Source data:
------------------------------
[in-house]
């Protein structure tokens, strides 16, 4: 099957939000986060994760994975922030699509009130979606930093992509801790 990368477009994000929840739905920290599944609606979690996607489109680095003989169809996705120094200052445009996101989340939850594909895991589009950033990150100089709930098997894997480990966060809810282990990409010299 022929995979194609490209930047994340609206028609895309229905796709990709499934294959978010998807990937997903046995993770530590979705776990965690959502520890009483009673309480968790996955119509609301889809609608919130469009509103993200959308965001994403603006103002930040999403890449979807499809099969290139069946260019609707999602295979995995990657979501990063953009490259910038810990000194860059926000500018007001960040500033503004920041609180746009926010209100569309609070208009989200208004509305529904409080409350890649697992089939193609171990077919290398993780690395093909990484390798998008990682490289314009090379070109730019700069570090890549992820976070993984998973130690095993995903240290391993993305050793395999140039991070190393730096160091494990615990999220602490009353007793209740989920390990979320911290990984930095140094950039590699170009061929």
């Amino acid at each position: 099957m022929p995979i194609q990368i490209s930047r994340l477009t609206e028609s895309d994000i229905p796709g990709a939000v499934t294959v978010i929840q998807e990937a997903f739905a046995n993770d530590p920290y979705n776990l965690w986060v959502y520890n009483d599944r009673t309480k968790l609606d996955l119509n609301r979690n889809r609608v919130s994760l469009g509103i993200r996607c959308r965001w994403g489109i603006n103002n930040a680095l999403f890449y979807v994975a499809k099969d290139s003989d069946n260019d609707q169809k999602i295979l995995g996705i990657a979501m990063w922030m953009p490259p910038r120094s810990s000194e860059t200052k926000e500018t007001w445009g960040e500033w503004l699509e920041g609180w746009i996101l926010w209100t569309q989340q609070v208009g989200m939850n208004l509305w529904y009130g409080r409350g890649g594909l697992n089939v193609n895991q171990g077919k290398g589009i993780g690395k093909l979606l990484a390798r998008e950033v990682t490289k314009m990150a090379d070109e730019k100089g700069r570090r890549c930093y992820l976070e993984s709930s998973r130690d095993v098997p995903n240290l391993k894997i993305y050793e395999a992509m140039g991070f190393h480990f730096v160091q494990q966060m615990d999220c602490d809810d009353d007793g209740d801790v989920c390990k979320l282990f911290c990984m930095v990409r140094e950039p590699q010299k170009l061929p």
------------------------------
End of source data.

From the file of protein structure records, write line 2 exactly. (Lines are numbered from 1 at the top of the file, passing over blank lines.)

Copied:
């Protein structure tokens, strides 16, 4: 099957939000986060994760994975922030699509009130979606930093992509801790 990368477009994000929840739905920290599944609606979690996607489109680095003989169809996705120094200052445009996101989340939850594909895991589009950033990150100089709930098997894997480990966060809810282990990409010299 022929995979194609490209930047994340609206028609895309229905796709990709499934294959978010998807990937997903046995993770530590979705776990965690959502520890009483009673309480968790996955119509609301889809609608919130469009509103993200959308965001994403603006103002930040999403890449979807499809099969290139069946260019609707999602295979995995990657979501990063953009490259910038810990000194860059926000500018007001960040500033503004920041609180746009926010209100569309609070208009989200208004509305529904409080409350890649697992089939193609171990077919290398993780690395093909990484390798998008990682490289314009090379070109730019700069570090890549992820976070993984998973130690095993995903240290391993993305050793395999140039991070190393730096160091494990615990999220602490009353007793209740989920390990979320911290990984930095140094950039590699170009061929």